Sunday, April 09, 2017
Oregon-based author Eric Witchey (ericwitchey.com), a presenter at the WordSpring Creative Writing Conference at Butte College on April 29, describes "story" as "unfettered magic happening in the heart and mind of the reader."
He has collected some of his oddball yarns and creative experiments in a wondrous stew called "Professor Witchey's Miracle Mood Cure" ($17.95 in paperback from IFD Publishing; also for Amazon Kindle). The twenty-three short stories and two novelettes range from the surreal to science fiction.
The reader is quickly oriented but just as quickly disoriented as "Ezekiel, Prophet To Bones," cries out to the LORD (who turns out to be the Logistics Operations Restoration and Data system); or Aunt Linda whips up a batch of her incredible eggnog while displaying her "famous twisted mystery smile." Then there's a father and son fishing outing complete with chaos theory and "quantum synchronicity."
The two longer tales well represent Witchey's reader-pleasing prowess. "To Build A Boat, Listen To Trees" is an evocative tale of the quiet wizardry of Venerré, Master Shipwright of Port Corwald. Not everything can be said in words, it turns out, in this sweet and satisfying tale.
"The Tao of Flynn" traces the remarkable sales approach of a certain insurance salesman who tells his friend and fellow employee that "the truth is the most powerful lie there is. Before you met me, you thought you were a liar taking people's money. Have you ever seen me lie to anyone?"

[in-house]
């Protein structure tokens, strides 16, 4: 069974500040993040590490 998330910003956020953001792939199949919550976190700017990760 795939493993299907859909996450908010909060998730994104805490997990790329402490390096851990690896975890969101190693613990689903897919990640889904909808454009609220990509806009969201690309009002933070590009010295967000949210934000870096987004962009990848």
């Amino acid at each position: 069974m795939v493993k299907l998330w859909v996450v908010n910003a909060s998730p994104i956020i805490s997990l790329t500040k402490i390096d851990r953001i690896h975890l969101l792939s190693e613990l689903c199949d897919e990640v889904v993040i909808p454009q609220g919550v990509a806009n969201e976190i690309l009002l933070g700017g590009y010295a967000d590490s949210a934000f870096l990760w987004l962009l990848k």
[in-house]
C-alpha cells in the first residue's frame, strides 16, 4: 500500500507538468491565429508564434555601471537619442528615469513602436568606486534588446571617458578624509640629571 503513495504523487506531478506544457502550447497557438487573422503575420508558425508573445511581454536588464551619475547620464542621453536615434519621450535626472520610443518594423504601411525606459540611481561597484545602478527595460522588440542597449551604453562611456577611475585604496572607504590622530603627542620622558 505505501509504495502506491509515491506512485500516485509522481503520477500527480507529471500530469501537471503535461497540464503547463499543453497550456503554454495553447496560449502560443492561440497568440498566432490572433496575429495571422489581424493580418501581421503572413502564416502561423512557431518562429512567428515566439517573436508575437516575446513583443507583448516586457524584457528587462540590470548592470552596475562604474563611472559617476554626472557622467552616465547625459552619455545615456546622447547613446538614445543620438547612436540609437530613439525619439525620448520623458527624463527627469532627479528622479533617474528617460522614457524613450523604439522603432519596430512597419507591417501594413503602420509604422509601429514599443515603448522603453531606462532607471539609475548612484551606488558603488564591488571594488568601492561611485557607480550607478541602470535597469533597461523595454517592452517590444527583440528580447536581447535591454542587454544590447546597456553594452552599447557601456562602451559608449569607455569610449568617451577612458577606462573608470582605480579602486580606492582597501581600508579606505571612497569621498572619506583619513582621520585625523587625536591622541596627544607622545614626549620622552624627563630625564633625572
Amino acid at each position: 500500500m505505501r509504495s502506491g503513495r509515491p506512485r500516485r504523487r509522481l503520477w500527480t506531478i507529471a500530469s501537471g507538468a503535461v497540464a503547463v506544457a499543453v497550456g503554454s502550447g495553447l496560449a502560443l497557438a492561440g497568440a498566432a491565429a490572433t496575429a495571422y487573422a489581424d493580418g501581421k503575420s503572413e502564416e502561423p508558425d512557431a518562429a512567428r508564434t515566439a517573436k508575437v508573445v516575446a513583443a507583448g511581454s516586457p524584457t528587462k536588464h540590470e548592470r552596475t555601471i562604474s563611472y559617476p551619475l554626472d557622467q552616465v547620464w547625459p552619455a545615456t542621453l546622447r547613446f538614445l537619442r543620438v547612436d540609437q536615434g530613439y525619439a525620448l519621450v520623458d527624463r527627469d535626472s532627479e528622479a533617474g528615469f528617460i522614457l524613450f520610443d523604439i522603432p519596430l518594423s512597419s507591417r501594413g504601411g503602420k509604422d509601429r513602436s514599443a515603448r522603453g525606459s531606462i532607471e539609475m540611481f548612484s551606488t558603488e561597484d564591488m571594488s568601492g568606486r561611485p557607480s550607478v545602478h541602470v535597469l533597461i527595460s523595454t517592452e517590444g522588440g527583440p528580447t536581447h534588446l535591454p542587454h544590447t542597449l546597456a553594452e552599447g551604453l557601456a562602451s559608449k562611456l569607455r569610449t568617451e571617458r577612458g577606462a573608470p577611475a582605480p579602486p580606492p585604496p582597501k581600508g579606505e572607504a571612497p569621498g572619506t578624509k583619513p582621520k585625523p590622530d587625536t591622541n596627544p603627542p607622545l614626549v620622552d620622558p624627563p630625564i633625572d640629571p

The story builds delight as Flynn's success secret is revealed; the reader can hardly wait for the boss' inevitable comeuppance. It comes in a surprising sort of way--as one might expect of Witchey.
Eric Witchey is scheduled to lead two workshops, "Levers, Ratchets, and Buttons" and "How The Reader Breaks Your Writing" at the sixth annual WordSpring Creative Writing Conference, Saturday, April 29 from 8:00 a.m. until 2:10 p.m. at the Learning Resource Center on the Butte College main campus.
The event includes a continental breakfast, catered lunch, keynote address and breakout sessions in poetry, fiction, and cross-genre (including songwriting). Registration for the conference is $45 for students and educators; $75 for community members. For more information visit buttewordspring.org.